I thought maybe watching these in chronological order and seeing the development of the Anakin/Obi-Wan relationship would lend more weight to the Darth Vader/Obi-Wan fight, but eh, not so much. There’s too much of a disconnect between the styles of the prequels and originals and the actual appearances/voices of the actors to really trick yourself into seeing them as the same characters. So, yeah, didn’t super care, and the actual lightsaber fight was not the most exciting at this point.

Overall, YES for all of the hang-out scenes, whatever on all of the actual plot. The droid stuff, while not unbearable, does not give me any pleasure and takes up so much screen-time. Also, holy shit, I did not remember Luke actually seeing the charred remains of his aunt and uncle up close—that was surprisingly graphic, given the series, and man, dude is having a rough fucking week (how much time is even passing?) between them and Obi-Wan. My only memorable dialogue quibble is his resolute announcement to leave Tattooine to train as a Jedi like 5 seconds after this. It’s too earnest and blatantly plot-forwarding, given the circumstances.


January 7, 2016
Star Wars Episode V: The Empire Strikes Back

Still solid, idk.

Now that I’m apparently watching these from a”Fuck the Whole Jedi System,” the training montage on Dagobah isn’t quite as, I guess, badass? Well, no, it is still a pleasure to see Luke doing handstands and levitating shit, and let’s just say that whole sequence was a Good Look for Mark Hamill5. But god, Yoda is full of shit. It’s hard to watch Luke be so rude to him in their initial meeting, but then Yoda says things like “Clear your mind of questions” and “there is no ‘why'” and I’m just like, fuck you and your condescending zen bullshit. (At which point Yoda would probably say something to the effect of “I sense much anger in you. Anger leads to the Dark Side. Blah blah blah.”)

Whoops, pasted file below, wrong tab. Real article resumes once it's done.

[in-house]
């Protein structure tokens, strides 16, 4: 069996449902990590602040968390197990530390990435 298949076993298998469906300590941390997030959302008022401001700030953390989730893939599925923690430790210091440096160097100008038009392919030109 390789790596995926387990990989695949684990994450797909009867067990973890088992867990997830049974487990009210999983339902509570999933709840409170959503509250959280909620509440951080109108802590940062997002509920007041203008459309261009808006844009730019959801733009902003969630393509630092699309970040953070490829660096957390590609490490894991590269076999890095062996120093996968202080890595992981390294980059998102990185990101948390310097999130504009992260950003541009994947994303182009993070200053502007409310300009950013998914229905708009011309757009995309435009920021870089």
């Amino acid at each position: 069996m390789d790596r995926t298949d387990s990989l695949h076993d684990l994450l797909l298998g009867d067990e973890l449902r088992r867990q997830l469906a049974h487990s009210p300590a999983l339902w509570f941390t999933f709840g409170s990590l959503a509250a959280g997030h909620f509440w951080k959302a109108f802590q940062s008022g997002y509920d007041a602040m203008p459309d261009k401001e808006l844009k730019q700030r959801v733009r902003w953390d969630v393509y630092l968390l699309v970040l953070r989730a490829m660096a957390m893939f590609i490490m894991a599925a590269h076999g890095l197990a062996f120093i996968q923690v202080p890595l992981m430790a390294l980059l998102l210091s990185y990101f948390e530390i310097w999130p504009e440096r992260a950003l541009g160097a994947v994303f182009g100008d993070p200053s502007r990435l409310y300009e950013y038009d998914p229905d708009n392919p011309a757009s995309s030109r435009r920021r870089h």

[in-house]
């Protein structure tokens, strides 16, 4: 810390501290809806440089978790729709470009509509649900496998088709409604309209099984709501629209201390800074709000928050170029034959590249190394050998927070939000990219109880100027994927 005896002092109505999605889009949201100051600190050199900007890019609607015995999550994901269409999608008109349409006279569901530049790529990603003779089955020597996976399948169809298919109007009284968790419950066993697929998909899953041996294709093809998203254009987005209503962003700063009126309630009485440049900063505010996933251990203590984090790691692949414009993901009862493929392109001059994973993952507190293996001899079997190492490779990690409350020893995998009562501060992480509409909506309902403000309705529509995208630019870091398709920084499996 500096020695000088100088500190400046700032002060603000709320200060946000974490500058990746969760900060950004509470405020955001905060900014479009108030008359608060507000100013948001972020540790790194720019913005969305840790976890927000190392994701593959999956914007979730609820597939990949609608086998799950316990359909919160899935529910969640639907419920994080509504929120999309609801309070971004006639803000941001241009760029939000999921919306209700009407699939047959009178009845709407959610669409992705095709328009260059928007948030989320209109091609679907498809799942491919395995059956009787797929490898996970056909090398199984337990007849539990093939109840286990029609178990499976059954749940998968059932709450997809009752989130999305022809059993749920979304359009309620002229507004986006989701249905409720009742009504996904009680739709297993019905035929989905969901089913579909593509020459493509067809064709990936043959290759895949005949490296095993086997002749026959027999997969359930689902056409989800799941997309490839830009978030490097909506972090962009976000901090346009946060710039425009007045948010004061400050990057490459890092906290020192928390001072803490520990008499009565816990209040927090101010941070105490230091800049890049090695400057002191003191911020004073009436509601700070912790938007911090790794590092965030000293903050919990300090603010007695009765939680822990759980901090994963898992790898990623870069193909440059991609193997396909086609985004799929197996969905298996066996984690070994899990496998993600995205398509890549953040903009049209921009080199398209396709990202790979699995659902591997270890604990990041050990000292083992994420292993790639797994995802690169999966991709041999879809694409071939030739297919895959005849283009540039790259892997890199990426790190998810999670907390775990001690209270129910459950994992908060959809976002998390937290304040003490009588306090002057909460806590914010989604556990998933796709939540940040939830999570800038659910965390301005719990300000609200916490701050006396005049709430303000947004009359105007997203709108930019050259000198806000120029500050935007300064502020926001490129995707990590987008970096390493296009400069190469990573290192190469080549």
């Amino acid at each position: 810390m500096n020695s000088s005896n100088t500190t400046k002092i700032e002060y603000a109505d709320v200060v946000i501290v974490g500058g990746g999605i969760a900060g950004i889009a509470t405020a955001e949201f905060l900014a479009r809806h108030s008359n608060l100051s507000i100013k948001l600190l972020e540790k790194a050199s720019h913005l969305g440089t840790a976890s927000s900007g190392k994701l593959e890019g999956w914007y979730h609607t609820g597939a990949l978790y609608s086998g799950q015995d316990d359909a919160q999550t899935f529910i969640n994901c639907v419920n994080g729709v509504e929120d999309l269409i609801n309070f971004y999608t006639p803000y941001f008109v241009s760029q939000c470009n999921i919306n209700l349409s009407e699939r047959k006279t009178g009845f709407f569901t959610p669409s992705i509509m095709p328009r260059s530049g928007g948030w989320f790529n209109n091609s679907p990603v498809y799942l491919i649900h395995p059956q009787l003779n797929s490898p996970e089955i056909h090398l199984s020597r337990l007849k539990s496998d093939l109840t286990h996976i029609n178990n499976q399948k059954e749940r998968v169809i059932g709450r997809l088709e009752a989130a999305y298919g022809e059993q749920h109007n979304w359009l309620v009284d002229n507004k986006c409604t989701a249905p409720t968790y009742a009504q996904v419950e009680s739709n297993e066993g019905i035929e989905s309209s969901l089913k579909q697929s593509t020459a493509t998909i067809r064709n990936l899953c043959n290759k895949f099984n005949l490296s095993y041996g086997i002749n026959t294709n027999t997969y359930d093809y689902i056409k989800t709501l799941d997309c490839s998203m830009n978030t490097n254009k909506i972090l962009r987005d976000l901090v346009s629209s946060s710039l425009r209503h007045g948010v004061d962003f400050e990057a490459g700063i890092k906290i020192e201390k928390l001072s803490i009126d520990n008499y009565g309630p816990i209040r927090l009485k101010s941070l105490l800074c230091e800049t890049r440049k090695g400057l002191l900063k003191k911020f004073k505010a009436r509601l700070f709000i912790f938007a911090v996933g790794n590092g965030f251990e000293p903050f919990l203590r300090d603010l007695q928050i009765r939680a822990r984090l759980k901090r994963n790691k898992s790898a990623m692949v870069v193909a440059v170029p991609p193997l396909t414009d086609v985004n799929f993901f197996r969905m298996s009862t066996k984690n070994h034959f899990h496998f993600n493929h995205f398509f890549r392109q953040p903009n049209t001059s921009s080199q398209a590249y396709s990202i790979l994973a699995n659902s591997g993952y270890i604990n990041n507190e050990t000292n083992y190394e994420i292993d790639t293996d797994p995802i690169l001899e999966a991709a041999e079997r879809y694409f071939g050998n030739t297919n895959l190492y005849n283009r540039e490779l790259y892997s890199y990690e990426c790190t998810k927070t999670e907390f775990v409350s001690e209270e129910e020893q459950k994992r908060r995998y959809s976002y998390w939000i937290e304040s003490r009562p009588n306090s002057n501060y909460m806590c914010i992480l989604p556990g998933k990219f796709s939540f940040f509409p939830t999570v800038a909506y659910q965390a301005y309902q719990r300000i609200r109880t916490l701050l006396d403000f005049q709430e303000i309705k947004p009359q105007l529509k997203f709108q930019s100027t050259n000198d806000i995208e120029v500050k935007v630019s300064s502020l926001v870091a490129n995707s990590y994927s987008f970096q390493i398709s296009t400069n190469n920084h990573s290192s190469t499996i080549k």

The fight scene between Darth Vader and Luke is 1) more exciting than the Vader/Obi-Wan fight in A New Hope, partially because Luke is not super competent at the moment and it’s interesting to see him just getting hit by all of the debris and out of his depth and 2) actually maybe did gain some more emotional impact from the prequels, because of the following exchange from Revenge of the Sith:

ANAKIN: I am more powerful than the Chancellor, I… I can overthrow him! And together, you and I can rule the galaxy! We can make things the way we want them to be!
PADME: NOPE.

 

And then, ~20 years later:

DARTH VADER: Luke, you can destroy the Emperor. He has foreseen this. It is your destiny. Join me, and together we can rule the galaxy as father and son.